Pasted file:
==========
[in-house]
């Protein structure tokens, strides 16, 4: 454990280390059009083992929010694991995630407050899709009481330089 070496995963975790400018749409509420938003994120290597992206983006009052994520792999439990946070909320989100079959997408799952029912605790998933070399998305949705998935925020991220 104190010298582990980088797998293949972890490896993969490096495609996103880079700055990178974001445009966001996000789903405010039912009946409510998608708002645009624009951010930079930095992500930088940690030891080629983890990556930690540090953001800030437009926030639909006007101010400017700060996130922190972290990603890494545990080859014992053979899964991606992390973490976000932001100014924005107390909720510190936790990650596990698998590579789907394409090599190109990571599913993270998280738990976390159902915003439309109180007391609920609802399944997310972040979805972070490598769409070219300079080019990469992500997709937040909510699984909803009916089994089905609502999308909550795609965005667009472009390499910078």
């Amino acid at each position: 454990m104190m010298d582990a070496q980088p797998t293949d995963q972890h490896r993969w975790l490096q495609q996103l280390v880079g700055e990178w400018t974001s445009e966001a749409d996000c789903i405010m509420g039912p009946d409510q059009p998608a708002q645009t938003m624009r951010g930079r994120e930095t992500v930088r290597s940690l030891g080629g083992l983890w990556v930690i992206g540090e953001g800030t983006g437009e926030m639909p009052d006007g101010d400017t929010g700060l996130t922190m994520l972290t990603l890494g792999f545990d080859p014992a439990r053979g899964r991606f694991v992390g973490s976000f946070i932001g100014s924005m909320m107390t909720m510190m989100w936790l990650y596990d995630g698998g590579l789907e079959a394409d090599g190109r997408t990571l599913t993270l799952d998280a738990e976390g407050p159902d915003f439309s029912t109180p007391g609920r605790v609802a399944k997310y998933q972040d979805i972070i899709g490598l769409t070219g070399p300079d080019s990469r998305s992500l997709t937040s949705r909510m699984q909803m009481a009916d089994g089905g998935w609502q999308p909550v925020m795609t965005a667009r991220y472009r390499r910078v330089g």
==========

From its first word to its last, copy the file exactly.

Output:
[in-house]
């Protein structure tokens, strides 16, 4: 454990280390059009083992929010694991995630407050899709009481330089 070496995963975790400018749409509420938003994120290597992206983006009052994520792999439990946070909320989100079959997408799952029912605790998933070399998305949705998935925020991220 104190010298582990980088797998293949972890490896993969490096495609996103880079700055990178974001445009966001996000789903405010039912009946409510998608708002645009624009951010930079930095992500930088940690030891080629983890990556930690540090953001800030437009926030639909006007101010400017700060996130922190972290990603890494545990080859014992053979899964991606992390973490976000932001100014924005107390909720510190936790990650596990698998590579789907394409090599190109990571599913993270998280738990976390159902915003439309109180007391609920609802399944997310972040979805972070490598769409070219300079080019990469992500997709937040909510699984909803009916089994089905609502999308909550795609965005667009472009390499910078």
């Amino acid at each position: 454990m104190m010298d582990a070496q980088p797998t293949d995963q972890h490896r993969w975790l490096q495609q996103l280390v880079g700055e990178w400018t974001s445009e966001a749409d996000c789903i405010m509420g039912p009946d409510q059009p998608a708002q645009t938003m624009r951010g930079r994120e930095t992500v930088r290597s940690l030891g080629g083992l983890w990556v930690i992206g540090e953001g800030t983006g437009e926030m639909p009052d006007g101010d400017t929010g700060l996130t922190m994520l972290t990603l890494g792999f545990d080859p014992a439990r053979g899964r991606f694991v992390g973490s976000f946070i932001g100014s924005m909320m107390t909720m510190m989100w936790l990650y596990d995630g698998g590579l789907e079959a394409d090599g190109r997408t990571l599913t993270l799952d998280a738990e976390g407050p159902d915003f439309s029912t109180p007391g609920r605790v609802a399944k997310y998933q972040d979805i972070i899709g490598l769409t070219g070399p300079d080019s990469r998305s992500l997709t937040s949705r909510m699984q909803m009481a009916d089994g089905g998935w609502q999308p909550v925020m795609t965005a667009r991220y472009r390499r910078v330089g």